Support All About Jazz

All About Jazz needs your help and we have a deal. Pay $20 and we'll hide those six pesky Google ads that appear on every page, plus this box and the slideout box on the right for a full year! You'll also fund website expansion.


I want to help

Ray Conniff

Conniff was born in Attleboro, Massachusetts, and learned to play the trombone from his father. He studied music arranging from a course book.

Early career

After serving in the U.S. Army in World War II (where he worked under Walter Schumann), he joined the Artie Shaw big band and wrote many arrangements for him. After his stint with Shaw, he was then hired by Mitch Miller, then head of A&R at Columbia Records, as their home arranger, working with several artists including Rosemary Clooney, Marty Robbins, Frankie Laine, Johnny Mathis, Guy Mitchell and Johnnie Ray. He wrote a top 10 arrangement for Don Cherry's “Band of Gold” in 1955, a single that sold more than a million copies. Among the hit singles he backed with his orchestra (and eventually with a male chorus) were “Yes Tonight Josephine” and “Just Walkin' in the Rain” by Johnnie Ray; “Chances Are” and “It's Not for Me to Say” by Johnny Mathis; “A White Sport Coat” and “The Hanging Tree” by Marty Robbins; “Moonlight Gambler” by Frankie Laine; “Up Above My Head,” a duet by Frankie Laine and Johnnie Ray; and “Pet Me, Poppa” by Rosemary Clooney. He also backed up the albums Tony by Tony Bennett, Blue Swing by Eileen Rodgers, Swingin' for Two by Don Cherry, and half the tracks of The Big Beat by Johnnie Ray.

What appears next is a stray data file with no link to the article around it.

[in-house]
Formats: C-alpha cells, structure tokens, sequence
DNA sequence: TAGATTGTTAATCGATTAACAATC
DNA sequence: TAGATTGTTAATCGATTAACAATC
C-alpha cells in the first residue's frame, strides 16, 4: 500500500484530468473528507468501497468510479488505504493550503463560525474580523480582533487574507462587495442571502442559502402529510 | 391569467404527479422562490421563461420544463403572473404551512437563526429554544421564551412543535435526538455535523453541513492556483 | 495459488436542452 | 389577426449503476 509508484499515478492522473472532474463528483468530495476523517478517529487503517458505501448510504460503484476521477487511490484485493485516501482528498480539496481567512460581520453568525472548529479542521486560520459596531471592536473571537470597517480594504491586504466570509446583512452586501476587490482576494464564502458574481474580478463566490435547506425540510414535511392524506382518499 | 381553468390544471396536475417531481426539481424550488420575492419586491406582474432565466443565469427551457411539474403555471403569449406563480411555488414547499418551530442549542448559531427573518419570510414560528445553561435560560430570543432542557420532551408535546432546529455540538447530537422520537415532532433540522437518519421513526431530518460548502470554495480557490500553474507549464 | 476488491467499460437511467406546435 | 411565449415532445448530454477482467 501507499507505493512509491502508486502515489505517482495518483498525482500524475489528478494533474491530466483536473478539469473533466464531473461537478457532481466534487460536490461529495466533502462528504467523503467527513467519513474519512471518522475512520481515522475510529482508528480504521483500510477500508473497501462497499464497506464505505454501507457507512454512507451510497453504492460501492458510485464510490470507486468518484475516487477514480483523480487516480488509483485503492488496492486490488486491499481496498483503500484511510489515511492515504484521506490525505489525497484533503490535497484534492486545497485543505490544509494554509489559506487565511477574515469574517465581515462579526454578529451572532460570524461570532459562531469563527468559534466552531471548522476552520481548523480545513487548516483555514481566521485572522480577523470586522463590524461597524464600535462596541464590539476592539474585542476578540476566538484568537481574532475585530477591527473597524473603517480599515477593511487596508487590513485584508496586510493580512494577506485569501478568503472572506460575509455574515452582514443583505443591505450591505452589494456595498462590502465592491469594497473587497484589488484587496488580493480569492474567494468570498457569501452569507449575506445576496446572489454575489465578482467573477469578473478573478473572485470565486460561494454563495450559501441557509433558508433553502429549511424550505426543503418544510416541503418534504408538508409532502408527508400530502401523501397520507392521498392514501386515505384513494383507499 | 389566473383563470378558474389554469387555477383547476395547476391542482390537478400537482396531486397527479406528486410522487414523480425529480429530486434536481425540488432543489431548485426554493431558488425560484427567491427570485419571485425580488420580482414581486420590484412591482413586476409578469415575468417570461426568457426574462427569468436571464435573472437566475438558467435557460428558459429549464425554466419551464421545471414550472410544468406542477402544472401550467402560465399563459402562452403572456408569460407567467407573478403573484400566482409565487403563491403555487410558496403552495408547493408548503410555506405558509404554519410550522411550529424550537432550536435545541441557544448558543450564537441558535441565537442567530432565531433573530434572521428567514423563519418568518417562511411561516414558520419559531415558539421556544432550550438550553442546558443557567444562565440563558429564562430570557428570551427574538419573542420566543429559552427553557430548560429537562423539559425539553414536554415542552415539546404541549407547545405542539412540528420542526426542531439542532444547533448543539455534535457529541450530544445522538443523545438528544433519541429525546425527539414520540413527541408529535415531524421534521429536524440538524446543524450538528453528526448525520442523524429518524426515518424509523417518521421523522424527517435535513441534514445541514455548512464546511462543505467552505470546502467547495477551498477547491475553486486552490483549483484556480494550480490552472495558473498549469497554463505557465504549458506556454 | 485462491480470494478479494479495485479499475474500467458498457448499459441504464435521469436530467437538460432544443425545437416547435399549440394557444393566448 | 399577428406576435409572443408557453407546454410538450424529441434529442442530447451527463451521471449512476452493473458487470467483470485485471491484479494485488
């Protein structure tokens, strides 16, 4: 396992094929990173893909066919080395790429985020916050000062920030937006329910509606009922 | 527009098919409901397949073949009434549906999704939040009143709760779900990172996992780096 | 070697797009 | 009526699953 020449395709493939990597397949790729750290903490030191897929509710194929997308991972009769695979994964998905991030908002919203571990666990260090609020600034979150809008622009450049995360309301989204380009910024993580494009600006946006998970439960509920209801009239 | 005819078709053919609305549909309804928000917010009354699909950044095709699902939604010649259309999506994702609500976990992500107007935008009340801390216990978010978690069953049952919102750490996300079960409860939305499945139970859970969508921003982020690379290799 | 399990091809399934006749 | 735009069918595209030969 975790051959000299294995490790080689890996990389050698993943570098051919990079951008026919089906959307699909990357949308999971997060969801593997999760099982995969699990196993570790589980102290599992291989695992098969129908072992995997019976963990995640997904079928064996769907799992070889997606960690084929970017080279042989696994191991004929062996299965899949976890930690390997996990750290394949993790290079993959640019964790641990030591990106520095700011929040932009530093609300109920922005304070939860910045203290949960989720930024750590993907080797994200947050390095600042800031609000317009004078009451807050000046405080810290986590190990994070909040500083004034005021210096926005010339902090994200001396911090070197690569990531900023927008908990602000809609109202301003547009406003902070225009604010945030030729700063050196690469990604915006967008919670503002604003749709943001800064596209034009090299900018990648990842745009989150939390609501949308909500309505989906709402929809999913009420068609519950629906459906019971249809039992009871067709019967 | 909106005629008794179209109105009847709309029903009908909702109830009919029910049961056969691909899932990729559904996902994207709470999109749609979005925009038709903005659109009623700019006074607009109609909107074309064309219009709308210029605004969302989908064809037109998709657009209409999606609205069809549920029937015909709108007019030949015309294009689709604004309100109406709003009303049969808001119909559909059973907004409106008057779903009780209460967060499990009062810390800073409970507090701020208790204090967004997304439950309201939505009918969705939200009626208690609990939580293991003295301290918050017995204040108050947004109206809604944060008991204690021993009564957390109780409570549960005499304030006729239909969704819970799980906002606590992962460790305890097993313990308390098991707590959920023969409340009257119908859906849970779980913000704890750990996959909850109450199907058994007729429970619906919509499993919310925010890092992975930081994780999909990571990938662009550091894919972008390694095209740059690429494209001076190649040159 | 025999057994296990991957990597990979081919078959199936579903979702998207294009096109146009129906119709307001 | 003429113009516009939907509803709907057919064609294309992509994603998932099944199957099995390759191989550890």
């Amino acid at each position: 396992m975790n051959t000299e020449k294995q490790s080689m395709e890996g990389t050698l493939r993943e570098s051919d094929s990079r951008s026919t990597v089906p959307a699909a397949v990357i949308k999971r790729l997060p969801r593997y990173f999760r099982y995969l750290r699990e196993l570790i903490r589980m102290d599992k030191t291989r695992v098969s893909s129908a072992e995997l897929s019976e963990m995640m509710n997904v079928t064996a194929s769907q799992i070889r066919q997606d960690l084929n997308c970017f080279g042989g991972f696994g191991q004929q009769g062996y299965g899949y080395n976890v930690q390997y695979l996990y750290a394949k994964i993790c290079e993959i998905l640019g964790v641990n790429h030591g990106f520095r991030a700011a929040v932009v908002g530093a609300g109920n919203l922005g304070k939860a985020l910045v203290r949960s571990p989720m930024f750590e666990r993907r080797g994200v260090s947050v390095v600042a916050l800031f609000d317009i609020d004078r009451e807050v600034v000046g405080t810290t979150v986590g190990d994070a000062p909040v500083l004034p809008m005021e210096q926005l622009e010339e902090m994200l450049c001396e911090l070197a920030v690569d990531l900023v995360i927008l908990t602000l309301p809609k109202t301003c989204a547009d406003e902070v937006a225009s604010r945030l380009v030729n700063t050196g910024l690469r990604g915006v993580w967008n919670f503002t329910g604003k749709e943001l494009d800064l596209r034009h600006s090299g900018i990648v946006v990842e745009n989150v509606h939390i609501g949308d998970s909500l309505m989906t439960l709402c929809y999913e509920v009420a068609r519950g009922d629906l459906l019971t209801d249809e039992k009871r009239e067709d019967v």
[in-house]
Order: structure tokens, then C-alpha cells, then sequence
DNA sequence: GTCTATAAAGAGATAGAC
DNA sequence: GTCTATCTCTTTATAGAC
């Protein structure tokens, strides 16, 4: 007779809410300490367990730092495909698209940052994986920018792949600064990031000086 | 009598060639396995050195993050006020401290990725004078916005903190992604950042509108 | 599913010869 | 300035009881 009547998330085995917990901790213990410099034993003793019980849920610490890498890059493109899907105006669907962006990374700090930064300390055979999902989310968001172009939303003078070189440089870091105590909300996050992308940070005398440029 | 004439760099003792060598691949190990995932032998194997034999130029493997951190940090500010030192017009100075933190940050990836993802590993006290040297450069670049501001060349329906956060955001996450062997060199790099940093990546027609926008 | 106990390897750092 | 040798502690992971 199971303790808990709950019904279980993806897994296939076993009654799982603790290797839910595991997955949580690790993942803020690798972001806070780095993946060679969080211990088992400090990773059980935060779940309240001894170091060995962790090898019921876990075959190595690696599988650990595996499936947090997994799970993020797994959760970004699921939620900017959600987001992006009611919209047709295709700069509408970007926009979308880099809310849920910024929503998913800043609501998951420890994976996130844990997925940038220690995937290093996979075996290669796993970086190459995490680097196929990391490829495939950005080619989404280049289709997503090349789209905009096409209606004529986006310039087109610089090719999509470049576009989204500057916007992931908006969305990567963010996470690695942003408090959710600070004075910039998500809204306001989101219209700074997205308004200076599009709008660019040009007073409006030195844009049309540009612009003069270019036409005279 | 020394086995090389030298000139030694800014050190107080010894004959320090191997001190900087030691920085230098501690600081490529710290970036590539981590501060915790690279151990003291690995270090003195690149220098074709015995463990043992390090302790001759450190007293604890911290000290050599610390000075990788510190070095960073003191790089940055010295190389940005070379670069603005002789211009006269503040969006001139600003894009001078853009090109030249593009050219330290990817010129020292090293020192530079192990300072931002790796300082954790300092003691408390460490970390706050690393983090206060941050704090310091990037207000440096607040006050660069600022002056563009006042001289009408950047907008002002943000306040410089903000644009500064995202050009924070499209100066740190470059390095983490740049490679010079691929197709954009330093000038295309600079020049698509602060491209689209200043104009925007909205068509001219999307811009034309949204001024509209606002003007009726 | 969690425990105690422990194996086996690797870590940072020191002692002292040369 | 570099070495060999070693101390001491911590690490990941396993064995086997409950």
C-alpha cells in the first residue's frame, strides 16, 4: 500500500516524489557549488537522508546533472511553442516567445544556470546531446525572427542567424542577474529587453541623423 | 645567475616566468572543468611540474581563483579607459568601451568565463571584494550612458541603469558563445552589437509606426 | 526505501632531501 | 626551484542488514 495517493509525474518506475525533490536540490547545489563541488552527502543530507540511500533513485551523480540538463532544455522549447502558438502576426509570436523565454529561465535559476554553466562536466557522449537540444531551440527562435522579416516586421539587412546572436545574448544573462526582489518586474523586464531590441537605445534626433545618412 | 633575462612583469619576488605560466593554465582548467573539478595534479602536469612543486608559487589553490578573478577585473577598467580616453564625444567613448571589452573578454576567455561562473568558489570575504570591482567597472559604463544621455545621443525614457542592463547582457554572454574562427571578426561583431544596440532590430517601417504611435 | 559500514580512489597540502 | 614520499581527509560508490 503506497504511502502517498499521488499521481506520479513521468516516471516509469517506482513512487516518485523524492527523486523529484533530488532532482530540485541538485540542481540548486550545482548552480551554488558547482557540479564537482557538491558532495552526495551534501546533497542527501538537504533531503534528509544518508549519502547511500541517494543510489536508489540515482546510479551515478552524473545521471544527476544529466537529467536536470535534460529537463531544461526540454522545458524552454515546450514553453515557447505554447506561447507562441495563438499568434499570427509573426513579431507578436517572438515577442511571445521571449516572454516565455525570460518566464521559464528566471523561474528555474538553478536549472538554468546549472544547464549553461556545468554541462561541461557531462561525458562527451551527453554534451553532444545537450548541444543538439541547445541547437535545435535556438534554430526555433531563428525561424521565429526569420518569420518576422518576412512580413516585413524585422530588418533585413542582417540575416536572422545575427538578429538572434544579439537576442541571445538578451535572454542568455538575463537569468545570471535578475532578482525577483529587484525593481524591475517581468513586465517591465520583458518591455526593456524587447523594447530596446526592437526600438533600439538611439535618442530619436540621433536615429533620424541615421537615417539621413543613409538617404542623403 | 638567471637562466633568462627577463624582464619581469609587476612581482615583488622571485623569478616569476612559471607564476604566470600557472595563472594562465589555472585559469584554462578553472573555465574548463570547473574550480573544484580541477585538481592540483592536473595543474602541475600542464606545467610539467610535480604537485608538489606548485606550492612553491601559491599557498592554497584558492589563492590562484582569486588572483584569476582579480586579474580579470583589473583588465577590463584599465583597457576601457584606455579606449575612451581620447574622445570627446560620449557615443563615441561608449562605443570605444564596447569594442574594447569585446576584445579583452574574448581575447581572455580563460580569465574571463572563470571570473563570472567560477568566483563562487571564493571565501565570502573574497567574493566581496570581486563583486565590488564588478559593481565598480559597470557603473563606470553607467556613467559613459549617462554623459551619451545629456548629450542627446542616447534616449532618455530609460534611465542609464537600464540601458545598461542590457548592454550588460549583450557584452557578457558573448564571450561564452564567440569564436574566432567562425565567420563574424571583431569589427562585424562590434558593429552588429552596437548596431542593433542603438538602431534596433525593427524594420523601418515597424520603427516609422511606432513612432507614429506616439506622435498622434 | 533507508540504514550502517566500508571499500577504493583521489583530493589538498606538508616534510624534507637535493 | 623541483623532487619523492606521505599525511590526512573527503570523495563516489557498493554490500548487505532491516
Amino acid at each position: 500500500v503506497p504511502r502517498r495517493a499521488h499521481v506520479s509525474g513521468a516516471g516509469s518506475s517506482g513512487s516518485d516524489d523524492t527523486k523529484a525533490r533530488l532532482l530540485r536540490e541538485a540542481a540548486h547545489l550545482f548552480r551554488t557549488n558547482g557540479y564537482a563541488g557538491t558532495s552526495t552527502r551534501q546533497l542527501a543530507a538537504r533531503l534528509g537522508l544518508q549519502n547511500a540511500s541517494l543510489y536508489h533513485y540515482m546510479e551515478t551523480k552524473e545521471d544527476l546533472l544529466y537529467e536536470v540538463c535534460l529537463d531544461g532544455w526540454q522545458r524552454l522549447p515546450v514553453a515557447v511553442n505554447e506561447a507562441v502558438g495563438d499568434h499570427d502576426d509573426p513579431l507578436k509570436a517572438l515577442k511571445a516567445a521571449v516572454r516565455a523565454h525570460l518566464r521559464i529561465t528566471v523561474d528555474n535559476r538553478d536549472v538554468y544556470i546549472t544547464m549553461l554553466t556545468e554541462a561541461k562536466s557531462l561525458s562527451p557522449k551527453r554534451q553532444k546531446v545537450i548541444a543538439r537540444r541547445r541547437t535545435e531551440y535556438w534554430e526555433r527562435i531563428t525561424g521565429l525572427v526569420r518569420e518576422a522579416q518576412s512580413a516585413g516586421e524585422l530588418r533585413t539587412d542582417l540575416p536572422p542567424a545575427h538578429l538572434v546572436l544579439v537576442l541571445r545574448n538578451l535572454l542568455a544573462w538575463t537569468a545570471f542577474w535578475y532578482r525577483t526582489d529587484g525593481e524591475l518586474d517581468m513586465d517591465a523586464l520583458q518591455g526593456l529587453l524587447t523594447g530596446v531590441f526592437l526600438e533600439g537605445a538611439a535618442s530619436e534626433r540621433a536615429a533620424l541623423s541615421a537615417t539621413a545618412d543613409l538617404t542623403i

Read more

6 Photos

Albums

Videos

Similar

Premium Profiles

Ryan Blotnick Ryan Blotnick
guitar
LJ Folk LJ Folk
vocalist
Carol Albert Carol Albert
piano
Leigh Pilzer Leigh Pilzer
sax, baritone
Phil Allen Phil Allen
trombone
Hilary Kole Hilary Kole
vocalist
Stu Harrison Stu Harrison
piano
Jen de Ness Jen de Ness
vocalist
Tony Adamo Tony Adamo
vocalist
Behn Gillece Behn Gillece
vibraphone

All About Vince Guaraldi!

An exclusive opportunity for All About Jazz readers to participate in the celebration of a jazz legend.